He who studies it [Nature] has continually the exquisite pleasure of discerning or half discerning and divining laws; regularities glimmer through an appearance of confusion, analogies between phenomena of a different order suggest themselves and set the imagination in motion; the mind is haunted with the sense of a vast unity not yet discoverable or nameable. There is food for contemplation which never runs short; you are gazing at an object which is always growing clearer, and yet always, in the very act of growing clearer, presenting new mysteries.
From 'Natural History', Macmillan's Magazine (1875), 31, 366.
Science quotes on:  |  Act (40)  |  Analogy (36)  |  Appearance (64)  |  Clearer (4)  |  Confusion (26)  |  Contemplation (27)  |  Different (26)  |  Discerning (6)  |  Discover (35)  |  Exquisite (4)  |  Food (100)  |  Gaze (6)  |  Glimmer (2)  |  Growing (12)  |  Half (18)  |  Haunting (2)  |  Imagination (175)  |  Law (334)  |  Mind (346)  |  Motion (95)  |  Mystery (87)  |  Nature (688)  |  New (178)  |  Object (68)  |  Order (90)  |  Phenomenon (160)  |  Pleasure (75)  |  Presenting (2)  |  Regularity (17)  |  Sense (141)  |  Study (233)  |  Suggestion (20)  |  Unity (29)  |  Vast (31)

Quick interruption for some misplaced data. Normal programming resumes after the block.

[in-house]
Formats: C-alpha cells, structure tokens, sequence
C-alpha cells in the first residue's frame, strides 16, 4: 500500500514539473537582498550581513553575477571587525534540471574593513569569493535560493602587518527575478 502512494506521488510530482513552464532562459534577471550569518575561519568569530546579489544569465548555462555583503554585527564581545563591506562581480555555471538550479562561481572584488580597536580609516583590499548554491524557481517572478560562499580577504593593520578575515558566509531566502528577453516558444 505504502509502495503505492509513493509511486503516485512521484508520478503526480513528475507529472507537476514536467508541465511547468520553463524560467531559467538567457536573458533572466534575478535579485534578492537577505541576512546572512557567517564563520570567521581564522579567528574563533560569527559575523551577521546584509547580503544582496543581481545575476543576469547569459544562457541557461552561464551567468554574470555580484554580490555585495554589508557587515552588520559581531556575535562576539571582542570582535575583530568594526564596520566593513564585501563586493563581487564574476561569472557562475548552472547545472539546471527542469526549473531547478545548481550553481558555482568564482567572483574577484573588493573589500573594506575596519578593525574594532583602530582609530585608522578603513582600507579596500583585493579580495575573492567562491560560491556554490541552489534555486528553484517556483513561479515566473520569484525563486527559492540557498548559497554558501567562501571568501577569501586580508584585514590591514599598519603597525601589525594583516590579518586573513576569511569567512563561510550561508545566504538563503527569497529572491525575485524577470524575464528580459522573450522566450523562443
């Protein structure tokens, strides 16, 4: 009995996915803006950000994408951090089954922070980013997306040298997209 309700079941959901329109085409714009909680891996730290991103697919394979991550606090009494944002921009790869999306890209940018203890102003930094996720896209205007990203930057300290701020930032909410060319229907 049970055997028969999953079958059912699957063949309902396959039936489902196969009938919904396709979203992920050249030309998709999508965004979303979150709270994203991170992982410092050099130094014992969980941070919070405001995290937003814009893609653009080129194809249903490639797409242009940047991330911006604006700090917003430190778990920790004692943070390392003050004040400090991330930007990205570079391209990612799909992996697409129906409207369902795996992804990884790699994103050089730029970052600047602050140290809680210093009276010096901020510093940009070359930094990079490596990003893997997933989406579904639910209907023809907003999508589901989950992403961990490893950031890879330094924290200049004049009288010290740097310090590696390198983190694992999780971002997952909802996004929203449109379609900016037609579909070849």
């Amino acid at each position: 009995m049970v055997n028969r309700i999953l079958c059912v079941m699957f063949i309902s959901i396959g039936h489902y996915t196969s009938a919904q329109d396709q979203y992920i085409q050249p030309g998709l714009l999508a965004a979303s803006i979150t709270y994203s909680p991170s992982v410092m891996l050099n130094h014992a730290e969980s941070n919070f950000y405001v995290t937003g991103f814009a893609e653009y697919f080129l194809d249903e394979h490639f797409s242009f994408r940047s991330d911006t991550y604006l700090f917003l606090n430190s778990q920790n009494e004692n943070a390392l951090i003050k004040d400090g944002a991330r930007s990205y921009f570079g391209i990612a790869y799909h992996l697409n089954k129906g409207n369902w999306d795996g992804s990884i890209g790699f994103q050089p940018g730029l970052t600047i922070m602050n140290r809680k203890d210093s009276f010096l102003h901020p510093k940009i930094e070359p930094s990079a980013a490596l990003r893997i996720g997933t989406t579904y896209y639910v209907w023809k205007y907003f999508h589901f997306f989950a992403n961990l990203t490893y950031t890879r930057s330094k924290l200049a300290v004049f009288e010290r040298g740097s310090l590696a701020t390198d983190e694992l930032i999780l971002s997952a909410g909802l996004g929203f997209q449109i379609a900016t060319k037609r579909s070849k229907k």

It was noted long ago that the front row of burlesque houses was occupied predominantly by bald-headed men. In fact, such a row became known as the bald-headed row. It might be assumed from this on statistical evidence that the continued close observation of chorus girls in tights caused loss of hair from the top of the head.
[Disputing a statistical study for the American Cancer Society showing smoking to be a cancer causative.]
In Bess Furman, '2 Cite Extraction of Cigarette Tar', New York Times (26 Jul 1957), 21. The article reported on testimony before the Legal and Monetary Affairs Subcommittee of the House Government Operations Committee.